When people think of religious discrimination, they generally think of discrimination against people who believe in a god or gods. For instance, if Muslim workers are discriminated against by an employer who chooses to only hire Christian workers, this is seen as unfair treatment. Freedom of religion is an important part of the American identity, and those types of hiring practices are discriminatory.

However, it’s important to know that you do not have to believe in any god at all to experience this type of discrimination. You don’t have to belong to a traditional religion like Christianity or Islam or Judaism. Your non-theistic beliefs get the same protection under the law as traditional religious beliefs.

Nonbelievers can get mistreated as well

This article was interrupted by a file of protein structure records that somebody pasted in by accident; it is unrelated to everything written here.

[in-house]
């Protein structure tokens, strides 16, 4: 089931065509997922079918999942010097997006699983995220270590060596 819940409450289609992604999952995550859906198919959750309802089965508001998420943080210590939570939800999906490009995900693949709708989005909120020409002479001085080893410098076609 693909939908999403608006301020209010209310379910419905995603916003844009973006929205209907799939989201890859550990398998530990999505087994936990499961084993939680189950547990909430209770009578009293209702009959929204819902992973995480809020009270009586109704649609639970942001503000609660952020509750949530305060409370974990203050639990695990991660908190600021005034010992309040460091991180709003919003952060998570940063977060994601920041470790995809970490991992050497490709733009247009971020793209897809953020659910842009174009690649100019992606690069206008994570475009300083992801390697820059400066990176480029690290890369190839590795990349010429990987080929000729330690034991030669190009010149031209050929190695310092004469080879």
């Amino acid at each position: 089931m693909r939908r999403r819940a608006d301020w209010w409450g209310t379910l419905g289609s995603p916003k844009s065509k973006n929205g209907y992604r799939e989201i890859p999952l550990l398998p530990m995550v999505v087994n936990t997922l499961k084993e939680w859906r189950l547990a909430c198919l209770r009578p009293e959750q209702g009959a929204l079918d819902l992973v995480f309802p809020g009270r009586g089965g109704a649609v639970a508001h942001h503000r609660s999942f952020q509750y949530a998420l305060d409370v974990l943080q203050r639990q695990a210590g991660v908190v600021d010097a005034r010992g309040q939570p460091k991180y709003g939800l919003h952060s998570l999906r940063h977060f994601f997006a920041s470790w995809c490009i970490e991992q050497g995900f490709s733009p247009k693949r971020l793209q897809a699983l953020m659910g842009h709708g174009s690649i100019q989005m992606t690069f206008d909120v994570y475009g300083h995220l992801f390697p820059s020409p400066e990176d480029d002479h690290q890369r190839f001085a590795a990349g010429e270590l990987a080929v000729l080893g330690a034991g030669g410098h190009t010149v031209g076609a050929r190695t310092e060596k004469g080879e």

For instance, perhaps you don’t believe in any god, but you do have a moral code that you follow. You have your own beliefs on what is right or wrong and an ethical standing that you take on certain issues. Those ethics, or that sense of morality, are not centered around a divine creator, but they’re still just as real and important to you as any religious person’s religion is to them.

Legally speaking, if you get discriminated against for these views, that’s still religious discrimination. In fact, there are many religions that do not believe in a god at all. Some are more like a moral code or may have other spiritual elements. Workers who follow these belief systems also deserve to be treated fairly.

Have you been discriminated against based on your beliefs? If so, it’s crucial for you to know about the legal options you have moving forward. Talk to an experienced advocate about what you should do next.